Cubital Tunnel Syndrome

Cubital tunnel syndrome is a condition that involves pressure or stretching of the ulnar nerve (also known as the "funny bone" Nerve), which can cause numbness or tingling in the ring and small fingers, pain in the forearm, and/or weakness in the hand.  The ulnar nerve runs in a groove on the inner side of the elbow. 

Cubital Tunnel Syndrome usually occurs gradually with commonly reported symptoms being intermittent numbness, tingling and pain in the little finger, ring finger and the inside of the hand.  These symptoms are caused by injury to the ulnar nerve which can be due to ulnar nerve entrapment.

The symptoms often occur at night time when sleeping with a bent elbow or with leaning on the elbow, bending it repetitively, during the daytime.  Patients often report symptoms coming on when on the phone for prolonged periods of time with a bent elbow.

If untreated the symptoms can become worse and the muscles in the hand can waste leading to permanent damage to the hand.

Bone spurs, ganglion cysts or tumours may also be the cause of nerve entrapment in the cubital tunnel.

Treatment Options

Hand therapy and conservative treatment

 A night time extension splint/foam splint to be worn at night time to relax the nerve by reducing any tension on it.  Keeping the arm straight can help reduce tension on the nerve and thereby reducing the inflammation overnight.  This together with education about aggravating factors in the hope to avoid these activities can help resolve inflammation and may reduce the symptoms.  Hand therapy is usually the first port of call in treatment of Cubital Tunnel Syndrome depending on the severity of the symptoms, this may be very beneficial.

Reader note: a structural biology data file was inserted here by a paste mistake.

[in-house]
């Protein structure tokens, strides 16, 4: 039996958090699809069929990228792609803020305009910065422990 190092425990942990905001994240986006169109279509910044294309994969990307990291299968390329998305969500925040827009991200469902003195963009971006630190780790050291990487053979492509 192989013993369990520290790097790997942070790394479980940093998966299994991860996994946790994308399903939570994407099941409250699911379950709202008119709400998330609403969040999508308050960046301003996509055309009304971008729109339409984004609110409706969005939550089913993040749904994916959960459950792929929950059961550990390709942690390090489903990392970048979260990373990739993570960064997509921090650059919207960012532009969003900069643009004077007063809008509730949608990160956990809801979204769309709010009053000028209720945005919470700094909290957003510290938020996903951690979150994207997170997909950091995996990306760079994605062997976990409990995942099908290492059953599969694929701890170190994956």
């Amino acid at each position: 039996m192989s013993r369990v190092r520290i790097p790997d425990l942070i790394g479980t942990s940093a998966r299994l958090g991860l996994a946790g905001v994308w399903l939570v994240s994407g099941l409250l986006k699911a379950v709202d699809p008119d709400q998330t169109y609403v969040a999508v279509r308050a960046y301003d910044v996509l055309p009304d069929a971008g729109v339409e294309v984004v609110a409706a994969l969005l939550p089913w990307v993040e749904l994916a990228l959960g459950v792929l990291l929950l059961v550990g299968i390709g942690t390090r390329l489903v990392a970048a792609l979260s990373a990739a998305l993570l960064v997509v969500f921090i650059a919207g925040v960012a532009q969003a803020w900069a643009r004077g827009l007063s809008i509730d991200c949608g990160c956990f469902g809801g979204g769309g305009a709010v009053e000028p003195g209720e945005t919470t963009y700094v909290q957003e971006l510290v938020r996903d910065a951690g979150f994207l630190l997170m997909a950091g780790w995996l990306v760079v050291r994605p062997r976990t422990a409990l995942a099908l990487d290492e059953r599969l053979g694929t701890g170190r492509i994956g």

Anti-inflammatory agents and analgesics and cortisone injections into the sheath of the tendons, which is performed by a radiologist under ultrasound guidance.

 

Surgical treatment

Failure of conservative treatment usually over 6 weeks does often lead to surgical treatment. This often requires a general anaesthetic or a local anaesthetic and sedation and can be done as a day case. Typically, an incision is made at the back of the elbow and the ulnar nerve is released and sometimes a new tunnel is created and the nerve is transposed (moved) to the new tunnel.

 

Rehabilitation involves early movement of the elbow and wrist with a hand therapist and usually results in full resolution of symptoms by 4-8 weeks.

Forearm muscle strain. Female hand touch